Better to do that than carry on tricialitt. you'll be fine next week. take care.
Well done Minni. I did the 15 miler yesterday and like you was slower than the target pace. I felt much better this week than last week though. I'm just happy to get the miles in just now as I feel if I went any faster I wouldn't complete the distance.
You'd mentioned before that you are slower on your long runs in training but it comes together for you on the day. How much slower do you normally do your training runs compared to race day? On previous marathons I've gone for about a minute per mile slower on the long runs but I always worry I won't pick it up on race day. The FIRST schedule is obviously faster than that. I usually do my last long run a bit nearer target race pace. I have had a couple of injuries over the last year and a bit and I feel so much slower now!
Tricialitt - we've all had days like that and I'm sure you will be back to normal on your next run.
Tricialitt - well done. Sometimes the hardest thing is to know when to stop and yes it is very hard (but we are training for a marathon and consistency is better viewed over 16 weeks of training not 1 day....I bet you'll very quickly be back on track whereas if you had carried on....
Lou7 - I agree I worry that training is slower PLUS for the marathon you never run greater than the race distance like other shorter eveents - I guess we have to hang tough and beleive in the science behind the schedules.
I had to hold back today on my long run- unlike last week when I ran too fast and was veeery tired early week.
The blogs today seem to be telling me - look at the bigger picture and follow the schedule.....
The first schedule seemed like a really good idea at the time!
I managed my long run at the required pace for 14 miles last Sunday which felt good at the time. The following day I ended up with an ache on the inside of my leg right at the top (not sure what muscle it is!) which left me with a dodgy tempo run on Tuesday. Then came down with my son's cough and cold so missed Friday's session. Thought I'd go out for a long one yesterday as hubbie was going away and it was my last chance to get out of the house but even at 3 miles I was well off the pace required and felt pants so came home for 5 (I did get a few dodgy looks with my coughing fits!). Ironically, even after yesterday's 'non-run' the ache in my leg is back and has now spread round to the outside of my hip .. I think I'll have to give up now!!!!!
Lou, I've always done my long runs at least a minute slower than race pace and maybe I've already come a cropper by trying to do the 'required' pace this time round ... only time will tell.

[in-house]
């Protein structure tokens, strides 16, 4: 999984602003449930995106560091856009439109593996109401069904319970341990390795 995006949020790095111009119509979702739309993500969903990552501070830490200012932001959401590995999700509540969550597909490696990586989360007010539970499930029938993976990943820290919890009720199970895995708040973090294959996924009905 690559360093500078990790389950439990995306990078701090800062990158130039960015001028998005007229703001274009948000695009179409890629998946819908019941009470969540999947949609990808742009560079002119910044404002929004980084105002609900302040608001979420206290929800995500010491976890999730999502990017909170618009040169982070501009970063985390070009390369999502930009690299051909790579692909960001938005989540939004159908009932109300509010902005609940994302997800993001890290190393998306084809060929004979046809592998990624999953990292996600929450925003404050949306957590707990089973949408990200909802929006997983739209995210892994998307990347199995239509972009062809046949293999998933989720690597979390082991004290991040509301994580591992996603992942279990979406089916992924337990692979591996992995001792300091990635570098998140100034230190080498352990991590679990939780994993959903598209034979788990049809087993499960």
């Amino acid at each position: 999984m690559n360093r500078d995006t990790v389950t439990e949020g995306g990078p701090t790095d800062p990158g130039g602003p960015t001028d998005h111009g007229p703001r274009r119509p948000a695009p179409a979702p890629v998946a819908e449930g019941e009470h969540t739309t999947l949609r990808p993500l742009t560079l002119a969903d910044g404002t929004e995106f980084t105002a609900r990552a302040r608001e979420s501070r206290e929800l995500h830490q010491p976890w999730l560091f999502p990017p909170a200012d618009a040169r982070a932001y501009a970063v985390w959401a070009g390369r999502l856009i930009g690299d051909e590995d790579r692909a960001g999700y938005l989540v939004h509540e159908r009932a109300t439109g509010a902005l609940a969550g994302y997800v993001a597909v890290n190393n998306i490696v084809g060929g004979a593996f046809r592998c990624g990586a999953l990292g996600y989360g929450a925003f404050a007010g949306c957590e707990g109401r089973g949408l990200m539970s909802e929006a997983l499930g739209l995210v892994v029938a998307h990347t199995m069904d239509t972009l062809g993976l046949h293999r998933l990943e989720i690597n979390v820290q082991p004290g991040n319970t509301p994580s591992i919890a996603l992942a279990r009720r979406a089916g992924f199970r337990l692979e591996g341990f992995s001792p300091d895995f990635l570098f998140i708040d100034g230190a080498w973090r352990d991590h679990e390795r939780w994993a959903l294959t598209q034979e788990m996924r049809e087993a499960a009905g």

The rest at the weekend seems to have helped- came close to nailing the 3x1600 intervals this morning- feel OK, too- feet still slightly tender, but rolling soles on a small hard golf ball sized roll after seemed to loosen them up- feeling a bit more positive today.
I think you have to start off slow and controlled and gradually build up the pace. At this stage, I really wouldn't worry about pace on the long runs, possibly the slower the better. Let your body adjust then when you are comfortably going longer and recovering well, start to think about time. Last year I did all mine between 7.45 and 8mm and one or two faster 15 miles runs and a few progressive 20 mile runs. I did 7.15 pace in the marathon. After my long runs though I initially had 2 and sometimes 3 days off running. Only ran when my body felt up to it again. Listening to your body has to paramount.
Lou7 - I too always find it amazing how everything come together on race day. You somehow seem to be able to run faster with less effort. Probably due to rest, adrenalin and there seems to be something magical about running with hundreds of people.
The other thing I've picked up on is to refuel as soon as you finish your long run. This is really helping me with recovering.
I did 18 at 8mm at the weekend, which is a minute slower than planned marathon pace. Once I get a 20 under my belt, I plan to start picking up the pace a bit.
Forever Hopeful - I hope the hip sorts itself out. Don't get too despondent, you could try taking a few days off or even a week and still be ok. Maybe replace your training with swimming for a week. Remember to stretch and perhaps, if you don't already, take some cod liver oil and glucosamide for your joints. Unfortunately, managing injuries seems to play a big role in marathon training for most people, myself included.
Thanks for everyone's comments. I have to agree that at this moment in time completing the long runs is far more important than worrying about pace. But you kinda want it all at once don't you?!